I have many interests, but wasting time and being late to class are not among them. Despite the fact that my interests lie elsewhere, I always seem to waste time when I cross Osler Drive. I wait for permission to cross the road with a bevy of impatient Towson students, some of whom are brazen enough to run across during lulls in traffic. My goodness, I think to myself while waiting, if only there wasn’t so much traffic, and only if there was a bridge over this road!
Well, it almost appears as if Towson’s powers above read my mind! A pedestrian bridge over Osler Drive should be ready by the start of the 2014 fall term. The 23 foot wide, 120 foot long bridge will provide safe crossing for over 3,000 students, in addition to faculty, staff and visitors. I am personally grateful, as one of these 3,000 students, that both my time will be saved and my health will not be at risk—the chances of playing Frogger on Osler Drive are now slim to none. I am also grateful that my fellow Tigers will not engage in such activities, seeing as over 11,000 pedestrian trips are taken across Osler per day.
But this bridge is not an outstanding project on its own; Phase II of Campus Site, Infrastructure and Safety Improvements includes two other major projects.
I wrote several months ago about A&F’s intention to renovate Smith Hall, focusing on the particulars of the project: its environmental friendliness, the size of its expansion and the funding required. What I did not discuss was the effect this expansion would have on pedestrian traffic.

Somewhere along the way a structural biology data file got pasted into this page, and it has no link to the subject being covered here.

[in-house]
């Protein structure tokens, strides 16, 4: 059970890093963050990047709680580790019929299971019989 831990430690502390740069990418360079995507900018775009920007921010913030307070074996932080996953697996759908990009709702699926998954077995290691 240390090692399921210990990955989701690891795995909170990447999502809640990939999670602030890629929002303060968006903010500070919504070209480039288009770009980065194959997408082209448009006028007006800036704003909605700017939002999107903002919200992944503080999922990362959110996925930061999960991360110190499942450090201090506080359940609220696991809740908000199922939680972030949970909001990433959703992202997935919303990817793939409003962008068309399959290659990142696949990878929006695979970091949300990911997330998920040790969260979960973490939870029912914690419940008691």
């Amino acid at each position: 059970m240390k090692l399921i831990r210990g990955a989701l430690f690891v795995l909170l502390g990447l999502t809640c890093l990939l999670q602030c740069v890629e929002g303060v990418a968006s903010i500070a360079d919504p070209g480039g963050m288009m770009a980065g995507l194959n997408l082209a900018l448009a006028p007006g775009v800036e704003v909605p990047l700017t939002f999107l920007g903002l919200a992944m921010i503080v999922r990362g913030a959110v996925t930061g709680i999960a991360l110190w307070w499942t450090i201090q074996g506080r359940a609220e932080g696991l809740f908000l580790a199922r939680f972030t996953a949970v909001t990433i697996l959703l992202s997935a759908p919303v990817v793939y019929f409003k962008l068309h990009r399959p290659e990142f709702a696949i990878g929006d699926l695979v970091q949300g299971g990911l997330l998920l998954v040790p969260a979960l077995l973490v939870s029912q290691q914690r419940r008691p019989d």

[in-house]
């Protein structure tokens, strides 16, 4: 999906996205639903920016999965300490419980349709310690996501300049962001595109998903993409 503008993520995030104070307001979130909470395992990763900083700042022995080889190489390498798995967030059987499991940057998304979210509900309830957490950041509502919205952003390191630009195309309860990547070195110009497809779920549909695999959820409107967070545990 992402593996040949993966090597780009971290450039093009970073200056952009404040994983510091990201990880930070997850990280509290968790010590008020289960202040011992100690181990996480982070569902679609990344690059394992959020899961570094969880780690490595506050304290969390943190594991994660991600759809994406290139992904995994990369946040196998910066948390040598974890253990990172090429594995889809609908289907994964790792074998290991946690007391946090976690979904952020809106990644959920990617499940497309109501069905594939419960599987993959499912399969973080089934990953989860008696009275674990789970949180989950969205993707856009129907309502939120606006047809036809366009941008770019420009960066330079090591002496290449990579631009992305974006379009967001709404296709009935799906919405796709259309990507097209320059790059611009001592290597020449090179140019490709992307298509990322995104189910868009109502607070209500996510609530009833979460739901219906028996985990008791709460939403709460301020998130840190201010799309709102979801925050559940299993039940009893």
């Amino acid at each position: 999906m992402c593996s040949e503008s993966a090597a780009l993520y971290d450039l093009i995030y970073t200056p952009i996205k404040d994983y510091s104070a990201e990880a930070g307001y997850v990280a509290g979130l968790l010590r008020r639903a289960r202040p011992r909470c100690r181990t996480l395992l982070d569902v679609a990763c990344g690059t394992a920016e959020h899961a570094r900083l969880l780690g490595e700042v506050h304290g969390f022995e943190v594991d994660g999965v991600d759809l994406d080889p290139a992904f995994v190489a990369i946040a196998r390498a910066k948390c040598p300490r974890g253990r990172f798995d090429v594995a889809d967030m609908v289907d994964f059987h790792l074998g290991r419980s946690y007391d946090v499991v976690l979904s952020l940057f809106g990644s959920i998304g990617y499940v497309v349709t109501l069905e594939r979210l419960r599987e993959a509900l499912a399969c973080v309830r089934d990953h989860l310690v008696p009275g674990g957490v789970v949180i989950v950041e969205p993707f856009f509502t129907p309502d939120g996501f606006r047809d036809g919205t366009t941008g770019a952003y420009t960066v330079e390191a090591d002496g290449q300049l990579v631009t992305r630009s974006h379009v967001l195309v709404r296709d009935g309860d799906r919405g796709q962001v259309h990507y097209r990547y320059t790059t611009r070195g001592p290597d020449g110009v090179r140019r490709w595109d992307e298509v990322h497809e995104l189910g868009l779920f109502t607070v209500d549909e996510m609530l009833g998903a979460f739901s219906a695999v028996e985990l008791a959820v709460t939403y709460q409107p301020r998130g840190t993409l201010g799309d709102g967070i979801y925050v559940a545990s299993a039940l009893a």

Likewise, I can now discuss the particulars of the plan to build a new rec field to the right of the new Osler bridge, but this project, too, is only a piece to the master plan. The important variable now is pedestrian flow around campus. TU’s campus is constantly changing, and it is important that members of its community be able to walk around safely.
This safety does not only mean eliminating cars from the equation; it means avoiding pedestrian crowding as well. An article in The Economist notes the importance of avoiding congestion: “the trick is to ensure that serious crowding is avoided in the first place. From big events such as the London Olympics to the design of new railway stations, engineering firms now routinely simulate the movement of people to try to spot areas where crowding is likely to occur…There should be many fewer crowd disasters given what we now know and can simulate.”
Bearing this importance in mind, TU is not only constructing a new bridge; it is also building a pedestrian walkway from the southeastern end of Linthicum Hall east along Cook Library to Newell Hall. This construction involves the demolition of the concrete bridge between Newell Dining Hall and Cook Library and necessary storm water management improvements.
As an English major, I tend to look for symbolism everywhere I go and with everything I encounter. That being said, I feel that Towson University’s physical improvements and planning represent its members’ dedication to the school slogan; TU employees aim to “Restore the Roar” while “Thinking Outside.” Not only are fine, eco-friendly buildings built, but smaller amenities also supplement them.
Towson has taken yet another step towards a brighter tomorrow, and I am proud to walk as a Tiger—especially when it involves not playing real-life Frogger.